Any owner operating with a fixed budget can benefit from a Facility Conditions Assessment. Either by planning improvements over budget periods or by identifying the financial resource needs over time for budgeting – allowing a proactive approach to be established. Owners whose operations or production are affected by equipment failures receive significant benefits. If adverse conditions and business disruption or shutdown can be avoided, operations continue as planned. In any case, making repairs or replacing systems in a planned, scheduled approach allows for less disruption and reduced cost because the activity was not processed as an emergency. Preventing a fire before it starts is always better than fighting a fire and the consequences of it.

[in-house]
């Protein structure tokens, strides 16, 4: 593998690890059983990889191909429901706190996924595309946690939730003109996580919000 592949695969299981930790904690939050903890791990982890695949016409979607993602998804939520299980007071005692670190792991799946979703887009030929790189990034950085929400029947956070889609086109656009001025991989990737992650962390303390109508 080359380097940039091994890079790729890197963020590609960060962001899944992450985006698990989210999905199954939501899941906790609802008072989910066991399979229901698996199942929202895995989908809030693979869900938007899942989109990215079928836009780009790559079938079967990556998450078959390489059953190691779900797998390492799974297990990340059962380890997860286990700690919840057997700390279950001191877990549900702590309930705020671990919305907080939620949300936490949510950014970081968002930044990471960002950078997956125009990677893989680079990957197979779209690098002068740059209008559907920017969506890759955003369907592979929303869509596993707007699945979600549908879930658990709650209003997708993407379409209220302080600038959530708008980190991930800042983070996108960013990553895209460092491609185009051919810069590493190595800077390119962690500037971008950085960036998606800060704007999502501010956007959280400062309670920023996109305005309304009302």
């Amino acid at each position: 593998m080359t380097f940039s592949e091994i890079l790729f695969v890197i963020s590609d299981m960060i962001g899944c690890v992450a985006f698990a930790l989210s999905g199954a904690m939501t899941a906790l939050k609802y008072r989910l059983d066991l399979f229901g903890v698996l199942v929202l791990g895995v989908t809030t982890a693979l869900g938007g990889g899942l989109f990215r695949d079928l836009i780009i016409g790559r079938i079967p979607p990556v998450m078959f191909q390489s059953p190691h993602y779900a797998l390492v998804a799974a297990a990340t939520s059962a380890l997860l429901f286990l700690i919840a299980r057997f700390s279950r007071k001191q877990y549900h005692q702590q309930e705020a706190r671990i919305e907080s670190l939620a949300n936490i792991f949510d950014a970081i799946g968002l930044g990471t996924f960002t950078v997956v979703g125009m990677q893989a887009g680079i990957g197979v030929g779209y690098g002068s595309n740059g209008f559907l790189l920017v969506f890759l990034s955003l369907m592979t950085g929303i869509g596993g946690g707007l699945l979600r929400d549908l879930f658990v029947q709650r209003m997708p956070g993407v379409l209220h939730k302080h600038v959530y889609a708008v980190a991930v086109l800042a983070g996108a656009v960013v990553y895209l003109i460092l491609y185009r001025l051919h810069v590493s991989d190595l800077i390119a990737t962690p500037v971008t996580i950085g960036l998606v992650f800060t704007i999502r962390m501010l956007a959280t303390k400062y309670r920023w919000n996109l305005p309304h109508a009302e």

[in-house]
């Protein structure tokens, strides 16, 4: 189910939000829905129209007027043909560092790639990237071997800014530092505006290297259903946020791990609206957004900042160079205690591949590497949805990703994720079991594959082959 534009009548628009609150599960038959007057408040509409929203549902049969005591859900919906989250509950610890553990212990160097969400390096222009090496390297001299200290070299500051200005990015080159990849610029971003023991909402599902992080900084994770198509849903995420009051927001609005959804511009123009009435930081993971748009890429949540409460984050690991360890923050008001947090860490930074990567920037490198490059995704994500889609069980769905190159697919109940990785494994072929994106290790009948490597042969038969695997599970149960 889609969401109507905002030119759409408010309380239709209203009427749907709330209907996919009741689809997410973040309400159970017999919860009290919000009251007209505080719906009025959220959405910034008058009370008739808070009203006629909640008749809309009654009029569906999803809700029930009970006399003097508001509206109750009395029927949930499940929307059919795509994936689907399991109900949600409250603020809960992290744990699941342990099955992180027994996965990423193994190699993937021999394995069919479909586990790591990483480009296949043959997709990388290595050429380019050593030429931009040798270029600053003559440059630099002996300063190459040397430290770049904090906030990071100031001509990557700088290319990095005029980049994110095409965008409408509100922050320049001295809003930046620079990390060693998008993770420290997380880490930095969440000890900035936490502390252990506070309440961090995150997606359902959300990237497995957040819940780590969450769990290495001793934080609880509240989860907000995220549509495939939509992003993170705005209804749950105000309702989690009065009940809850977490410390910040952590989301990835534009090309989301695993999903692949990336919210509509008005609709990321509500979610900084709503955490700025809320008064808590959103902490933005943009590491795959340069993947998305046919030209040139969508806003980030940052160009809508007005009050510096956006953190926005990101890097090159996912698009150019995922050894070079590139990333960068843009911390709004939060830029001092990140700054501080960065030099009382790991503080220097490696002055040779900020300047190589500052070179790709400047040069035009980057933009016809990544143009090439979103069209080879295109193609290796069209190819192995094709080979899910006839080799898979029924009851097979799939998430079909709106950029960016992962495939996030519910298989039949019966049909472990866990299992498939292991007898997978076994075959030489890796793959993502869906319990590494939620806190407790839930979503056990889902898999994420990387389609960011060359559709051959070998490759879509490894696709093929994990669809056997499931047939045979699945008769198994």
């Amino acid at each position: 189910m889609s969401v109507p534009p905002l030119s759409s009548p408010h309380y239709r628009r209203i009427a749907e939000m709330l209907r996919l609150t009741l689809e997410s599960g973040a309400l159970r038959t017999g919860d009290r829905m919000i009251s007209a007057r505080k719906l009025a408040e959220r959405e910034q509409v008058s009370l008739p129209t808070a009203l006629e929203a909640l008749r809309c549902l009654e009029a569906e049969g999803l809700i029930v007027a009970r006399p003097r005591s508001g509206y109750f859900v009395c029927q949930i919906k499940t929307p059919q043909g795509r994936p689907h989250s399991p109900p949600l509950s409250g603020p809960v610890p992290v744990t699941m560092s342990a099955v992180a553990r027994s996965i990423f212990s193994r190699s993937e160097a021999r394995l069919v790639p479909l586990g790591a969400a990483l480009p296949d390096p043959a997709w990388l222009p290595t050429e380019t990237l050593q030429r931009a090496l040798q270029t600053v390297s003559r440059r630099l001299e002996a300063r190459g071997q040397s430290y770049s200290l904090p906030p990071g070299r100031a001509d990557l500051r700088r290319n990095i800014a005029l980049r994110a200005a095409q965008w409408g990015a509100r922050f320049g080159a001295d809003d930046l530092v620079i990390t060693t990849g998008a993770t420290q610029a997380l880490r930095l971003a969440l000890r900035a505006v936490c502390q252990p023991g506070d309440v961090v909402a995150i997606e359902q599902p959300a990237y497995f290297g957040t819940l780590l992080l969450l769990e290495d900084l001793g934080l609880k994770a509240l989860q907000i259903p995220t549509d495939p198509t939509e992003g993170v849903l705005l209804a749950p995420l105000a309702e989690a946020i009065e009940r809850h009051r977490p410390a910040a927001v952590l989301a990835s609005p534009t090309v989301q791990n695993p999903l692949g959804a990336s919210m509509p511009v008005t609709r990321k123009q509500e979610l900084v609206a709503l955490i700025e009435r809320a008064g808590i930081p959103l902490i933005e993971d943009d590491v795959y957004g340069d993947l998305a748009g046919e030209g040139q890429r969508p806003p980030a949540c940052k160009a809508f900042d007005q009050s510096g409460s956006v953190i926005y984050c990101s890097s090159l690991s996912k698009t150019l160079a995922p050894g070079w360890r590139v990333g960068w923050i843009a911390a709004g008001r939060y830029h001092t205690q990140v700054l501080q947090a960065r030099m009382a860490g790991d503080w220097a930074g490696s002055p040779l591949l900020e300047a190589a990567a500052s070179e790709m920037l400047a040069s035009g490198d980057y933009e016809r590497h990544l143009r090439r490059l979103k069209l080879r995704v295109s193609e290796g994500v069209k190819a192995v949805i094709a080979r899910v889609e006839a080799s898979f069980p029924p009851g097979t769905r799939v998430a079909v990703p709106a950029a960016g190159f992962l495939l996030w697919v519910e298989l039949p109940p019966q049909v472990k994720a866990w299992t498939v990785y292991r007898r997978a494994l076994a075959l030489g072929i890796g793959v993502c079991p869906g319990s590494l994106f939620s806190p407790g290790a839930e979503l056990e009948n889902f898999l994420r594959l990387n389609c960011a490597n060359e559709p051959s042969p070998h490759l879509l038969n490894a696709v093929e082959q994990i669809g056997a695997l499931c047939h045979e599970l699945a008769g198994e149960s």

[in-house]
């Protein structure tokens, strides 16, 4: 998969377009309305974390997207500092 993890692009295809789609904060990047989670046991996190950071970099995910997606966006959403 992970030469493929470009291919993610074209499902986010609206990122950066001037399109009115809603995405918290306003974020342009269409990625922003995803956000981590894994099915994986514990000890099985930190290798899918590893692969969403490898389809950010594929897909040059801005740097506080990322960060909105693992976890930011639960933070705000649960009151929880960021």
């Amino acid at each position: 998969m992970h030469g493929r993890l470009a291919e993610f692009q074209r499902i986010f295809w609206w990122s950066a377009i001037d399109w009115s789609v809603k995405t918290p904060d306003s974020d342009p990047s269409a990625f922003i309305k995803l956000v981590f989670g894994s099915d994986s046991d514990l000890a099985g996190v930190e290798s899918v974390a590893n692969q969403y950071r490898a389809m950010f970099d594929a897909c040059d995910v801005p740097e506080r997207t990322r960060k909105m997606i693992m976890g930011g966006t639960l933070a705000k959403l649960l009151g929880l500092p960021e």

Cost of Services 
You may be asking – what will a Facility Conditions Assessment cost my organization? Well, there are general guidelines for Facility Conditions Assessments; however, every situation will be different. Some of the basic cost guidelines include:

  • Is there one site or multiple sites?
  • Where are they located in relation to each other?
  • How large are the sites/facilities?
  • What types of systems or facility assets are being assessed?
  • Is it a “snapshot in time of conditions that currently exist or will we be forecasting efforts and costs?
  • What level of detail is required?

Understanding the needs of each individual client and the individual resources will help our team tailor a facilities assessment document meeting those needs.

Owner Participation